How are you planning to raise awareness and help people understand the effects of climate change?

At the end of last year, for the first time ever, the scientific consensus that humans are altering the climate passed 99.9%. “It is really case closed,” Mark Lynas, a visiting fellow at Cornell University said, adding: “There is nobody of significance in the scientific community who doubts human-caused climate change.”

Now, efforts must pivot to show people how they can help. Transport is a great place to start. It’s the largest emitting sector of greenhouse gas emissions, producing 27% of the UK’s total emissions in 2019, and there are already non-polluting alternatives, such as HumanForest, available. 

Our business is framed around addressing this problem. We use challenges and team goals to show our users that small meaningful changes to their daily routine add up and will make a difference. For example, our latest group challenge was to avoid emitting the amount of CO2 that Hyde Park absorbs in a day. 

E-bike sharing has exploded in recent years and there are many players on the market. How have you innovated on the e-bike sharing model?

The future of sustainable mobility rests on creating the conditions for more people to have access to affordable, clean transport. HumanForest’s innovative business model is the first of its kind to partner with companies to provide access and free mobility.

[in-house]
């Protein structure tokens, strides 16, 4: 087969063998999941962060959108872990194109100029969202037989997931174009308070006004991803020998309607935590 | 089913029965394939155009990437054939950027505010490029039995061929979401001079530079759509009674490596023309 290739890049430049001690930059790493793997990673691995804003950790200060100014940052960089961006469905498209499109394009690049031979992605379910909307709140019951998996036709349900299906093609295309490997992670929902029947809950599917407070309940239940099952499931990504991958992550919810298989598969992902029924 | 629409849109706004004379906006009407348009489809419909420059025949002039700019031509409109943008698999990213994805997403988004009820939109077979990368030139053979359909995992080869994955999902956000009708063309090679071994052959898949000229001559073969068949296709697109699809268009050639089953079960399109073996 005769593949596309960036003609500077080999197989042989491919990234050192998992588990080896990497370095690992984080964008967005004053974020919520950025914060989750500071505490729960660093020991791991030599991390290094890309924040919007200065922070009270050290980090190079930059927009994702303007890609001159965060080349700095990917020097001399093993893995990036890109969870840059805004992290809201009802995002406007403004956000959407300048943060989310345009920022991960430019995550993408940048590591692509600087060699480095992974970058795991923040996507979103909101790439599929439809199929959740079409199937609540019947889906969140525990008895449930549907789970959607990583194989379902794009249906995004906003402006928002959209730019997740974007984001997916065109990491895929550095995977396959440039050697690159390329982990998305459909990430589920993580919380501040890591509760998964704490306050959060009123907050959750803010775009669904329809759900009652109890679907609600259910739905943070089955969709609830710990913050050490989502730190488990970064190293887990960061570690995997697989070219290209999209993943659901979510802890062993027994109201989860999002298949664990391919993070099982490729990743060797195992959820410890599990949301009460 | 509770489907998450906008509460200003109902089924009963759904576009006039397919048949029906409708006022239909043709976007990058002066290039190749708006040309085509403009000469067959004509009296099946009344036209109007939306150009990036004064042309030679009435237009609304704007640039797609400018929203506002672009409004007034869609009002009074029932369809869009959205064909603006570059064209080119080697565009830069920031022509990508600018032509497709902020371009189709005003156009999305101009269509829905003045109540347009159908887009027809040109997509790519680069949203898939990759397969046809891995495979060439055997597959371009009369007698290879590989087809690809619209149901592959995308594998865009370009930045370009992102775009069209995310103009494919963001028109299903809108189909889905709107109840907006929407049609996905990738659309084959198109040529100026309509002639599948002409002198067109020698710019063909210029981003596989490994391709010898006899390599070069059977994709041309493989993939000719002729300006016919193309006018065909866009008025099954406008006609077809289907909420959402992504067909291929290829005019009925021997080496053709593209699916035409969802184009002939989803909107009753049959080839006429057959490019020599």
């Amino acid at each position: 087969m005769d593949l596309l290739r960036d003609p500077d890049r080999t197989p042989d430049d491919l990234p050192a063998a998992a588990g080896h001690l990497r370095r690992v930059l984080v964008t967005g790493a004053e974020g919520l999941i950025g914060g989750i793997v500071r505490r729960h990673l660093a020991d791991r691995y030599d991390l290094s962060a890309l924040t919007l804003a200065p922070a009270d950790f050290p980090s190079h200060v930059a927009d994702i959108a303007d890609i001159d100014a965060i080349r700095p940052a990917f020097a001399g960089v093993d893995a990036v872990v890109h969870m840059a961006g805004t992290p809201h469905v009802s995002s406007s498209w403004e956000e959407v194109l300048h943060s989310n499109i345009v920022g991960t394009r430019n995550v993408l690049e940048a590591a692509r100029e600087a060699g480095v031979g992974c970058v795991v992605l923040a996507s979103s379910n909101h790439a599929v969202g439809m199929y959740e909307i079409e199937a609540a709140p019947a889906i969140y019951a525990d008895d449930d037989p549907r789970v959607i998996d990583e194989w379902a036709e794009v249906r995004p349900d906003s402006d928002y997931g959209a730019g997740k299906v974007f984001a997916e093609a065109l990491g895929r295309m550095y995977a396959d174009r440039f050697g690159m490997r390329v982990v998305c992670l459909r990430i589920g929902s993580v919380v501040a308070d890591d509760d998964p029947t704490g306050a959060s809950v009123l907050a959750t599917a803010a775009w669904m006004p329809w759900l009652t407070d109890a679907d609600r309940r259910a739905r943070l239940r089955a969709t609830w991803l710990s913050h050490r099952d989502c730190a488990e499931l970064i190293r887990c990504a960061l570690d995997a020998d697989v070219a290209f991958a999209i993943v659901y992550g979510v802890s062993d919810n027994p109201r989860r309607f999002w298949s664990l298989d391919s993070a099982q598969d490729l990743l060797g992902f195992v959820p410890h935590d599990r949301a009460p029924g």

You closed several partnerships with high-profile brands. Can you tell us more about these corporate partnerships?

We’ve worked with some wonderful brands that are aligned with our vision of a more sustainable future. These brands have made the 10 minutes per day possible. Nutmeg, Mr Porter, Bloomberg, Financial Times and lots of smaller brands too. 

Are you aiming to expand across the UK and/or Europe?

Yes absolutely. We want HumanForest to be able to provide free mobility to as many people as possible. 

What are the major hurdles you had and managed to overcome?

Shipping delays! I’m sure everyone reading this, whether it is in a personal or professional capacity, can relate to this one. The pandemic put immense pressure on supply chains, resources, and shipping, leading to delays. We’ve stepped up our control by bringing most of our functions in-house and we’re pleased to announce that we have another 1,000 e-bikes arriving in London later this month. 

The micro-mobility sector is growing very fast. What are your top three predictions for the upcoming years? 

The future of sustainable mobility will see more people on both traditional bicycles as well as modern, safe and sturdy shared electric bikes. Bikes are quick and easy but also much safer than the newly introduced e-scooters. Given growing concerns about air quality and climate change, as well as a recognition of cycling’s health benefits, I have little doubt that more and more journeys will be cycled.